Thomas Paine Poems
- Liberty Tree In a chariot of light from the regions of ...
- O Could We Always Live And Lov... O could we always live and ...
- The Death Of General Wolfe In a mouldering cave where the ...
- The Boston Patriotic Song Ye sons of Columbia who bravely ...
- Farmer Short's Dog Porter: A T... Three Justices (so says my ...
- To Sir Robert Smyth, Paris, 18... 'TIS that delightsome ...
- Hail Great Republic Hail great Republic of the world, Which...
Thomas Paine (February 9, 1737 – June 8, 1809) was an author, pamphleteer, radical, inventor, intellectual, revolutionary, and one of the Founding Fathers of the United States. Born in Thetford, in the English county of Norfolk, Paine emigrated to the British American colonies in 1774 in time to participate in the American Revolution. His principal contributions were the powerful, widely read pamphlet Common Sense (1776), advocating colonial America's independence from the Kingdom of Great Britain, and The American Crisis (1776–1783), a pro-revolutionary pamphlet series. The historian Saul K. Padover in the biography Jefferson: A Great American's Life and Ideas, refers to Paine as "a ... more »
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Quotationsmore quotations »
''Suspicion is the companion of mean souls, and the bane of all good society.''Thomas Paine (1737-1809), Anglo-American political theorist, writer. Common Sense (1776).
''In the progress of politics, as in the common occurrences of life, we are not only apt to forget the ground we have travelled over, but frequently neglect to gather up experiences as we go.''Thomas Paine (1737-1809), Anglo-American political theorist, writer. Common Sense (1777). Written as part of a series of pamphlets and entitled Th...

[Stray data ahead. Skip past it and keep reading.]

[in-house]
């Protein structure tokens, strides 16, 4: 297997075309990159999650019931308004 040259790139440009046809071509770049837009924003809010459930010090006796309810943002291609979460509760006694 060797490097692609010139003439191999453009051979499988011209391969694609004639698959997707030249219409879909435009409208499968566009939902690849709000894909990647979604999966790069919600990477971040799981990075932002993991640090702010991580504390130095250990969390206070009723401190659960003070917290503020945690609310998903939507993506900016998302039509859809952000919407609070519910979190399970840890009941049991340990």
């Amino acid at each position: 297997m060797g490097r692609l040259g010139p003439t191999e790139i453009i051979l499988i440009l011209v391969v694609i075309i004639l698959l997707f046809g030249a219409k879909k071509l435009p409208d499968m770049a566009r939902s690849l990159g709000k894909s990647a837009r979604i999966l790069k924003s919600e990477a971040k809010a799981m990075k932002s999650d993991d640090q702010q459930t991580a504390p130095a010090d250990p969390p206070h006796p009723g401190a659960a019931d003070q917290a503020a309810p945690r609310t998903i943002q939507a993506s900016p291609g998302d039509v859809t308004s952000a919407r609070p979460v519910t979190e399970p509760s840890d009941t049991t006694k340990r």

''Society in every state is a blessing, but Government, even in its best state, is but a necessary evil; in its worst state, an intolerable one.''Thomas Paine (1737-1809), Anglo-U.S. political theorist, writer. Common Sense, ch. 1 (1776).
''When we are planning for posterity, we ought to remember that virtue is not hereditary.''Thomas Paine (1737-1809), Anglo-American political theorist, writer. Common Sense, ch. 4 (1776).
''Those who expect to reap the blessings of freedom, must, like men, undergo the fatigues of supporting it.''Thomas Paine (1737-1809), Anglo-American political theorist, writer. Common Sense (1777). Written as part of a series of pamphlets and entitled Th...
Comments about Thomas Paine
In a chariot of light from the regions of day,
The Goddess of Liberty came;
Ten thousand celestials directed the way
And hither conducted the dame.
A fair budding branch from the gardens above,
Where millions with millions agree,
She brought in her hand as a pledge of her love,
And the plant she named Liberty Tree.
The celestial exotic struck deep in the ground,
Like a native it flourished and bore;
The fame of its fruit drew the nations around,
To seek out this peaceable shore.
Unmindful of names or distinction they came,
For freemen like brothers ...